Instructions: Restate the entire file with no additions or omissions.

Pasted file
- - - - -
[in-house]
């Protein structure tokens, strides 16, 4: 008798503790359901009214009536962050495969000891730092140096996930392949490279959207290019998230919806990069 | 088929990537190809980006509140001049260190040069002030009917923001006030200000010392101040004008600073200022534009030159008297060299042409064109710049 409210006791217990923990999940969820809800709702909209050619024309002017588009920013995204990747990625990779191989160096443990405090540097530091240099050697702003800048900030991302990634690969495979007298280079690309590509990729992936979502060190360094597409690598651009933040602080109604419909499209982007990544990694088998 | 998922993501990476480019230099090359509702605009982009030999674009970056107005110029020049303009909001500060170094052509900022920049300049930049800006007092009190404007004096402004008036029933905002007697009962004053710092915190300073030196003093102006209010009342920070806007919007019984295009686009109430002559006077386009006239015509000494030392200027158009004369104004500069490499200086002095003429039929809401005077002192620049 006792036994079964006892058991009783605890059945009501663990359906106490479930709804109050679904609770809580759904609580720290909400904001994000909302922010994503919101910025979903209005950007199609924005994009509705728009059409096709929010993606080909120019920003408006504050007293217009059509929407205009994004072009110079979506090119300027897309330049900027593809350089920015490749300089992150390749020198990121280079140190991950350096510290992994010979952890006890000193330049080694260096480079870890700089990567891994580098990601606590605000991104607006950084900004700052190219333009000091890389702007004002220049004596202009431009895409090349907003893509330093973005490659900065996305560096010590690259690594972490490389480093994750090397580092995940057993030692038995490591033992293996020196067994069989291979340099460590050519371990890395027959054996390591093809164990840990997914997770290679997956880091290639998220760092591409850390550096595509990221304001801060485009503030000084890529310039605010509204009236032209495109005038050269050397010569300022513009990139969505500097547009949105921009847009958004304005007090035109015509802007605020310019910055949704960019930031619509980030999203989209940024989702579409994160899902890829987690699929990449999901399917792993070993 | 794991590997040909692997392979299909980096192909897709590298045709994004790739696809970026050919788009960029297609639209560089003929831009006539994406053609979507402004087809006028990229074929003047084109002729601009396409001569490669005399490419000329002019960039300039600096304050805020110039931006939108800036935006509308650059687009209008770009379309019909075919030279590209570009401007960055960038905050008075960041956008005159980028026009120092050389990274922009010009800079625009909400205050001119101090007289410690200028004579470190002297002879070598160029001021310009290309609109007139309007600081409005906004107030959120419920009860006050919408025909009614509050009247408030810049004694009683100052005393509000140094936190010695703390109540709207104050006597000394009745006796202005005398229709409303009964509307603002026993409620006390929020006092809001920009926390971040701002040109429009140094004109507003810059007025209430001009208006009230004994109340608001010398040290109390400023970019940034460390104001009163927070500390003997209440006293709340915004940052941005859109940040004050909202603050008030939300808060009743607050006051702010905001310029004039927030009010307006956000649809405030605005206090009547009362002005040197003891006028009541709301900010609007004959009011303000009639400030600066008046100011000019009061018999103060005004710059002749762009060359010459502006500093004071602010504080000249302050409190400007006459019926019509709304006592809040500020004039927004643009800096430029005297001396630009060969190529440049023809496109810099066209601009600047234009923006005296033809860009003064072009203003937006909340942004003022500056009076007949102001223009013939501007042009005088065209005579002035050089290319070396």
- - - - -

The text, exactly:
[in-house]
């Protein structure tokens, strides 16, 4: 008798503790359901009214009536962050495969000891730092140096996930392949490279959207290019998230919806990069 | 088929990537190809980006509140001049260190040069002030009917923001006030200000010392101040004008600073200022534009030159008297060299042409064109710049 409210006791217990923990999940969820809800709702909209050619024309002017588009920013995204990747990625990779191989160096443990405090540097530091240099050697702003800048900030991302990634690969495979007298280079690309590509990729992936979502060190360094597409690598651009933040602080109604419909499209982007990544990694088998 | 998922993501990476480019230099090359509702605009982009030999674009970056107005110029020049303009909001500060170094052509900022920049300049930049800006007092009190404007004096402004008036029933905002007697009962004053710092915190300073030196003093102006209010009342920070806007919007019984295009686009109430002559006077386009006239015509000494030392200027158009004369104004500069490499200086002095003429039929809401005077002192620049 006792036994079964006892058991009783605890059945009501663990359906106490479930709804109050679904609770809580759904609580720290909400904001994000909302922010994503919101910025979903209005950007199609924005994009509705728009059409096709929010993606080909120019920003408006504050007293217009059509929407205009994004072009110079979506090119300027897309330049900027593809350089920015490749300089992150390749020198990121280079140190991950350096510290992994010979952890006890000193330049080694260096480079870890700089990567891994580098990601606590605000991104607006950084900004700052190219333009000091890389702007004002220049004596202009431009895409090349907003893509330093973005490659900065996305560096010590690259690594972490490389480093994750090397580092995940057993030692038995490591033992293996020196067994069989291979340099460590050519371990890395027959054996390591093809164990840990997914997770290679997956880091290639998220760092591409850390550096595509990221304001801060485009503030000084890529310039605010509204009236032209495109005038050269050397010569300022513009990139969505500097547009949105921009847009958004304005007090035109015509802007605020310019910055949704960019930031619509980030999203989209940024989702579409994160899902890829987690699929990449999901399917792993070993 | 794991590997040909692997392979299909980096192909897709590298045709994004790739696809970026050919788009960029297609639209560089003929831009006539994406053609979507402004087809006028990229074929003047084109002729601009396409001569490669005399490419000329002019960039300039600096304050805020110039931006939108800036935006509308650059687009209008770009379309019909075919030279590209570009401007960055960038905050008075960041956008005159980028026009120092050389990274922009010009800079625009909400205050001119101090007289410690200028004579470190002297002879070598160029001021310009290309609109007139309007600081409005906004107030959120419920009860006050919408025909009614509050009247408030810049004694009683100052005393509000140094936190010695703390109540709207104050006597000394009745006796202005005398229709409303009964509307603002026993409620006390929020006092809001920009926390971040701002040109429009140094004109507003810059007025209430001009208006009230004994109340608001010398040290109390400023970019940034460390104001009163927070500390003997209440006293709340915004940052941005859109940040004050909202603050008030939300808060009743607050006051702010905001310029004039927030009010307006956000649809405030605005206090009547009362002005040197003891006028009541709301900010609007004959009011303000009639400030600066008046100011000019009061018999103060005004710059002749762009060359010459502006500093004071602010504080000249302050409190400007006459019926019509709304006592809040500020004039927004643009800096430029005297001396630009060969190529440049023809496109810099066209601009600047234009923006005296033809860009003064072009203003937006909340942004003022500056009076007949102001223009013939501007042009005088065209005579002035050089290319070396």